Things I never told you because you never asked
My quietness is not silence.
It is taking stock
It is listening
It is wanting to know more.
It is wondering what blindness I still can not see?
It is wondering how we got here?
How I let it get here?
As a white woman I have the privilege of not knowing what racial inequality feels like.
To have the time to take stock.
To be quiet,
To choose whether I hear or not.
To not see.
I may be good at listening to an individual but I have failed to respond to the greater pain. The one I would rather override rather than admit to, like an embarrassment I don’t want to own up to, one that I don’t know how to address so I have turned away, one that I have known was there but thought I may be adding to it by pointing to it; not wanting to stumble, come across in the wrong way, not knowing how to not see what I see when I look into a black face, hoping my love will override everything.
Whilst listening to Robin DiAngelo present her book White Fragility some thing she said woke me up.
She said you can be married to a black person and still hold racism in you.
You can love a black person and still be racist?
The painful penny dropped.
Her concept of bad racists/good racists hit me.
Not all racists are bad!
A memory came back to me of trying to talk to a close friend of mine, when I was about 18, of this feeling I had in me in relationship to black people. I remember trying to articulate something that felt really uncomfortable.
I was trying to articulate a feeling of otherness that stopped me from taking the person I was with at face value,
like there was something between me and them,
like I positioned myself around them before I knew them,
like there was something between us that I couldn’t really understand and it kept me from them, either being too nice, trying too hard or fearing them,
but the strongest feeling about it was I didn’t understand where this silent barrier I couldn’t penetrate came from.
I remember really stumbling over my words and not really being able to say what I was feeling. My friend had a black stepmother and her brothers and sisters were mixed race and I remember envying her, thinking if I had black brothers and sisters I wouldn’t feel like this.
The conversation just made me feel bad and uncomfortable and I thought she thought I was a racist and so I never had the conversation again.
Till 40 years later!
And that is what I’m sorry for.
Looking back on this, I now realise that the 18 year old me was trying to explore the concept of being a good racist, and I now know that even if you have black brothers and sisters you may still feel like this.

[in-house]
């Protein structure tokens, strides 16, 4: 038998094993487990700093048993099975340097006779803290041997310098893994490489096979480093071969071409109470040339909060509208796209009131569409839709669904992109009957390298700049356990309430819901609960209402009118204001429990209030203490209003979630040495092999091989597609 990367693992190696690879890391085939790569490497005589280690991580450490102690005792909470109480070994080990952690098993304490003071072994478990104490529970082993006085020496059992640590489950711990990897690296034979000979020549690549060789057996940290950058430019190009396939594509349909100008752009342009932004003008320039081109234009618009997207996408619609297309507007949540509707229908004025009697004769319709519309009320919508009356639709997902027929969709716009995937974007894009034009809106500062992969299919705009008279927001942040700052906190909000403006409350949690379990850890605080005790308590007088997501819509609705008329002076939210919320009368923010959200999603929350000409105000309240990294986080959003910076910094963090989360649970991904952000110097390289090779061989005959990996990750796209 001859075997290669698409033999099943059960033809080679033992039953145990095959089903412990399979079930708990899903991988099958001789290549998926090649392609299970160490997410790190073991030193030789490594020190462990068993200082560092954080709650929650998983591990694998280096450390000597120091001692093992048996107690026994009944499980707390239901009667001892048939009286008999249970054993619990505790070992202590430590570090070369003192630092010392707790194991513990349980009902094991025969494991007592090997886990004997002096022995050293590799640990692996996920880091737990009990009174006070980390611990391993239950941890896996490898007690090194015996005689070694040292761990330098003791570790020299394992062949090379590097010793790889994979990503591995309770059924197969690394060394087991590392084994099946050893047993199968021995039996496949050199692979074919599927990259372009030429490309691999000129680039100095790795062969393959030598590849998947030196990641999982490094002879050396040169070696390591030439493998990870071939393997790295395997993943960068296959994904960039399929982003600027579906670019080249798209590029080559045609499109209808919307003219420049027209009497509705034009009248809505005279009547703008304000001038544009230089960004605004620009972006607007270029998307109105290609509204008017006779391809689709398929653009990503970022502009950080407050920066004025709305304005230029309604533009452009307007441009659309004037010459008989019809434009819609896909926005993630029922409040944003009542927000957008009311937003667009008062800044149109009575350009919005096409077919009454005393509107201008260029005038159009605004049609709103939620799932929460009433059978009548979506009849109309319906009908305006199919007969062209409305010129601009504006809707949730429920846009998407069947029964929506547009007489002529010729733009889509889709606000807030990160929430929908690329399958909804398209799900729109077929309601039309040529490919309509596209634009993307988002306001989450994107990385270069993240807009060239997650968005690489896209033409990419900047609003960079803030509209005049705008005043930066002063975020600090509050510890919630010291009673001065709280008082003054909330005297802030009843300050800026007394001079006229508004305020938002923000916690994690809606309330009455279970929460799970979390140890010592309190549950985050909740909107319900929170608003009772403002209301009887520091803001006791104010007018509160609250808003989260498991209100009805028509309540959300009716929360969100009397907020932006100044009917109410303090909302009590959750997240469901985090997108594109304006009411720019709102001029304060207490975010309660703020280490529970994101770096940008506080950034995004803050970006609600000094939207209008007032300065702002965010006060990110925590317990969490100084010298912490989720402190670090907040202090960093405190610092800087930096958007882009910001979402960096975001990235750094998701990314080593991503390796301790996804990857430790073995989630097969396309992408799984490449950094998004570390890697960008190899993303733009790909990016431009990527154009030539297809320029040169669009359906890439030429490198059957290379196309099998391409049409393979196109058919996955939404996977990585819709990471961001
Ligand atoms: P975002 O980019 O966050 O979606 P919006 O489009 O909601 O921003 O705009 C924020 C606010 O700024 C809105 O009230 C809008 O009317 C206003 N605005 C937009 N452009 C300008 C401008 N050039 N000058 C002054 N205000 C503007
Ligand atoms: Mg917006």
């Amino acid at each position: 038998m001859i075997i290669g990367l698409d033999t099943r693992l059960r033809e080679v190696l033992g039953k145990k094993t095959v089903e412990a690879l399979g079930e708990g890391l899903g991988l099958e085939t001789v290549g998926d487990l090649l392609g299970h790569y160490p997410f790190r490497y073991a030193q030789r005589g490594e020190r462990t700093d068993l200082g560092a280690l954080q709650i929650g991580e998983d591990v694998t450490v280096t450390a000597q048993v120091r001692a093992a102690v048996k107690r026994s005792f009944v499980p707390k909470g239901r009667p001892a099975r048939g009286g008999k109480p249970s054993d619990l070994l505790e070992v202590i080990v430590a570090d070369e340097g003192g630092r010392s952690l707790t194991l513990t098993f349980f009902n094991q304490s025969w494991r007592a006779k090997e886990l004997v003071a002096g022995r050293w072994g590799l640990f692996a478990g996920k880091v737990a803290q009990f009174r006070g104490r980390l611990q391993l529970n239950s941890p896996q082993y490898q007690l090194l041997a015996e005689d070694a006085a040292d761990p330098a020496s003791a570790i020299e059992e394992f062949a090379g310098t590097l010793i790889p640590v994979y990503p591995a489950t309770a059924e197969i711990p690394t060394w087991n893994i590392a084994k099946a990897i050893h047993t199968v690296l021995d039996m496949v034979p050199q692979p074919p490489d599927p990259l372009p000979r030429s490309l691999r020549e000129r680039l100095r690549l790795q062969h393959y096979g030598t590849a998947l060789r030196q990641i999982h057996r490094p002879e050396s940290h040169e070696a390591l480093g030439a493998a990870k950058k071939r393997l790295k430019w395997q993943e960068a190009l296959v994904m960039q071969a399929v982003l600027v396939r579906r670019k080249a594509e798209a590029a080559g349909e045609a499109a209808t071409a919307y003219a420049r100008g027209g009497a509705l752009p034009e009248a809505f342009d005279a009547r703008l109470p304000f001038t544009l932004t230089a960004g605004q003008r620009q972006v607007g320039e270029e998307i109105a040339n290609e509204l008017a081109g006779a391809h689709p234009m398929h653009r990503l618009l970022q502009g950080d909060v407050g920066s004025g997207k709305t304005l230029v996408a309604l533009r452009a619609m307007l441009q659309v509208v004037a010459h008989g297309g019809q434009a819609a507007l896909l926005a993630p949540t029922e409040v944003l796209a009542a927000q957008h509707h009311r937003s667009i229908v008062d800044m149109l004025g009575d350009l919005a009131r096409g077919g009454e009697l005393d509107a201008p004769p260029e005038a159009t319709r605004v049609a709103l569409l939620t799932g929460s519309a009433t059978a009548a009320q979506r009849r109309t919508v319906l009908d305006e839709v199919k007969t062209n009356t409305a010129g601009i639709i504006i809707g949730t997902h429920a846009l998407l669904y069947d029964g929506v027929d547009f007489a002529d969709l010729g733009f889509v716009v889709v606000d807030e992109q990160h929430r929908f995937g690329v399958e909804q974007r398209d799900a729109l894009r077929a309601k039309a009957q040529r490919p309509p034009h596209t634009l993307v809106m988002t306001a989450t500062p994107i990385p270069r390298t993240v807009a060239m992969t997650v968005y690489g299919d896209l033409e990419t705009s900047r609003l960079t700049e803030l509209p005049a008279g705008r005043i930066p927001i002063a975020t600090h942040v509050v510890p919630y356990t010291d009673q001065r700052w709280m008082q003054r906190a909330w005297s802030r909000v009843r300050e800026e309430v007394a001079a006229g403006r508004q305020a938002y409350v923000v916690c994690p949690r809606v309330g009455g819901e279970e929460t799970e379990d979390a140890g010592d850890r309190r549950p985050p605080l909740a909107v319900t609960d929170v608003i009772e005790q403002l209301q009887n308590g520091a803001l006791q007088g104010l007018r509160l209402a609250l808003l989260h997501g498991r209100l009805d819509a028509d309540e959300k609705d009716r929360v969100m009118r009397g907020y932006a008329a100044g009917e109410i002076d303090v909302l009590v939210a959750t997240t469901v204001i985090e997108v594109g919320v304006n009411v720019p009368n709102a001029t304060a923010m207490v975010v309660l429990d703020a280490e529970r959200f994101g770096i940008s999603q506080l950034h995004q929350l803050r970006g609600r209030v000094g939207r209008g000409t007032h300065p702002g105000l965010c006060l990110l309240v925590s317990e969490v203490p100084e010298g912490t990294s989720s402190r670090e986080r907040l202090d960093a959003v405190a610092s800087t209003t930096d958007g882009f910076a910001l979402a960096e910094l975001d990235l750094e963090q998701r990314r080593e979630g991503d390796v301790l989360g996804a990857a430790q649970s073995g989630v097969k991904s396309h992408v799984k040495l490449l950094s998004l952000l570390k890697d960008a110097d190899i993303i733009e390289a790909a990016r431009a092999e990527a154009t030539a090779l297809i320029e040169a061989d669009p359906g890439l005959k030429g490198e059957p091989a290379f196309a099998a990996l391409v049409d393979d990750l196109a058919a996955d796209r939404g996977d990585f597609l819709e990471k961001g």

And I now know that instead of worrying what other people thought, I should have explored that early awakening.
I should have asked those black people I love why do I feel like this and I’m sure they could have told me,
I should have taken a risk, to continue to ask the hard questions, discomfort or not and I may have woken up to the truth earlier.
Because I have a choice over my projection onto a black person but they do not have the choice of receiving it.
This is the painful truth.
As I wake up to this, I realise I have been cut off from something fundamental that not only blocks me from those with black skin but to something fundamental in me.
The horror of this is that as my deconditioning breaks me open – those of colour do not have that prerogative. They have to wait for white people to wake up, to get it, to hear them!
And the only choice they have is how to respond to it, live with it, ‘tone themselves down’, disappear, fight it – whatever choice they make it is a choice forced upon them by the blind objectification of white systemic racism.
And I am sorry that I have only just begun to understand the ramifications of my own blindness and I am sorry I didn’t just keep asking till that blind spot was no longer there.
And I’m worried about saying any of this in case my black friends won’t believe my love for them anymore and I’m scared to even say the word black because surely there is no divide between us, even though my 18 year old self knew something I didn’t want to believe, something I just wanted to brush under the carpet and pretend wasn’t there.